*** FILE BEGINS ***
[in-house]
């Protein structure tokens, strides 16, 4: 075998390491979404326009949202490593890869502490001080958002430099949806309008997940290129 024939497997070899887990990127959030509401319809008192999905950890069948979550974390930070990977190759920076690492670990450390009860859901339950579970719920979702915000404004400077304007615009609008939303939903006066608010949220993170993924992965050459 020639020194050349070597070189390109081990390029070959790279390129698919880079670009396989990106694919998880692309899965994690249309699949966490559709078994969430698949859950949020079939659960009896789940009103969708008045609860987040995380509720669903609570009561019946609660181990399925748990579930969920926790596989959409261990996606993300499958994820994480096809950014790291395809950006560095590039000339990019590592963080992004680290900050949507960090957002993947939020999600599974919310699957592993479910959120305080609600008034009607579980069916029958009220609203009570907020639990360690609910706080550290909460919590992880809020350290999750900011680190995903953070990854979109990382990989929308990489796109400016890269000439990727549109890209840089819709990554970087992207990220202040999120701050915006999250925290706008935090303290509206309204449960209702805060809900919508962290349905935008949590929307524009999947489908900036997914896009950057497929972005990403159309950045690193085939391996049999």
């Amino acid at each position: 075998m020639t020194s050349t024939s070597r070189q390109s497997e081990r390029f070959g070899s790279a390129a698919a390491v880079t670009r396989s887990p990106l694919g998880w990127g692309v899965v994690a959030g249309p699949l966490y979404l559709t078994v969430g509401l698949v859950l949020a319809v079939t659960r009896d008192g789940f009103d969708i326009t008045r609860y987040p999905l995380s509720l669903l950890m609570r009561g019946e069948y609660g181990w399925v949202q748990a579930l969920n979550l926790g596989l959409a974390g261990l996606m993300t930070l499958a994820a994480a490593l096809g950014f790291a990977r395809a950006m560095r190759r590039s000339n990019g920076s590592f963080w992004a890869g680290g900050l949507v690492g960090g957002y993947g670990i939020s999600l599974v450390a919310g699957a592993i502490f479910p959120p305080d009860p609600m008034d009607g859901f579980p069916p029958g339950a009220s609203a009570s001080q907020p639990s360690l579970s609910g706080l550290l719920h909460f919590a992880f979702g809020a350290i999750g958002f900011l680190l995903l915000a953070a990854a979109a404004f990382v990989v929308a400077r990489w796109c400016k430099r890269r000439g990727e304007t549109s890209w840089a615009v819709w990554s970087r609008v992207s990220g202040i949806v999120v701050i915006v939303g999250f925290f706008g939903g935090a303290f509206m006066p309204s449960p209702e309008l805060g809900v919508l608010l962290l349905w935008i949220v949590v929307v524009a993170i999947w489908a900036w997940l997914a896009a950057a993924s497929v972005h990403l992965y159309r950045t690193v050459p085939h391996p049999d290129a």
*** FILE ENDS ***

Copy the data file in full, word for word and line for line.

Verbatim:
[in-house]
């Protein structure tokens, strides 16, 4: 075998390491979404326009949202490593890869502490001080958002430099949806309008997940290129 024939497997070899887990990127959030509401319809008192999905950890069948979550974390930070990977190759920076690492670990450390009860859901339950579970719920979702915000404004400077304007615009609008939303939903006066608010949220993170993924992965050459 020639020194050349070597070189390109081990390029070959790279390129698919880079670009396989990106694919998880692309899965994690249309699949966490559709078994969430698949859950949020079939659960009896789940009103969708008045609860987040995380509720669903609570009561019946609660181990399925748990579930969920926790596989959409261990996606993300499958994820994480096809950014790291395809950006560095590039000339990019590592963080992004680290900050949507960090957002993947939020999600599974919310699957592993479910959120305080609600008034009607579980069916029958009220609203009570907020639990360690609910706080550290909460919590992880809020350290999750900011680190995903953070990854979109990382990989929308990489796109400016890269000439990727549109890209840089819709990554970087992207990220202040999120701050915006999250925290706008935090303290509206309204449960209702805060809900919508962290349905935008949590929307524009999947489908900036997914896009950057497929972005990403159309950045690193085939391996049999």
């Amino acid at each position: 075998m020639t020194s050349t024939s070597r070189q390109s497997e081990r390029f070959g070899s790279a390129a698919a390491v880079t670009r396989s887990p990106l694919g998880w990127g692309v899965v994690a959030g249309p699949l966490y979404l559709t078994v969430g509401l698949v859950l949020a319809v079939t659960r009896d008192g789940f009103d969708i326009t008045r609860y987040p999905l995380s509720l669903l950890m609570r009561g019946e069948y609660g181990w399925v949202q748990a579930l969920n979550l926790g596989l959409a974390g261990l996606m993300t930070l499958a994820a994480a490593l096809g950014f790291a990977r395809a950006m560095r190759r590039s000339n990019g920076s590592f963080w992004a890869g680290g900050l949507v690492g960090g957002y993947g670990i939020s999600l599974v450390a919310g699957a592993i502490f479910p959120p305080d009860p609600m008034d009607g859901f579980p069916p029958g339950a009220s609203a009570s001080q907020p639990s360690l579970s609910g706080l550290l719920h909460f919590a992880f979702g809020a350290i999750g958002f900011l680190l995903l915000a953070a990854a979109a404004f990382v990989v929308a400077r990489w796109c400016k430099r890269r000439g990727e304007t549109s890209w840089a615009v819709w990554s970087r609008v992207s990220g202040i949806v999120v701050i915006v939303g999250f925290f706008g939903g935090a303290f509206m006066p309204s449960p209702e309008l805060g809900v919508l608010l962290l349905w935008i949220v949590v929307v524009a993170i999947w489908a900036w997940l997914a896009a950057a993924s497929v972005h990403l992965y159309r950045t690193v050459p085939h391996p049999d290129a």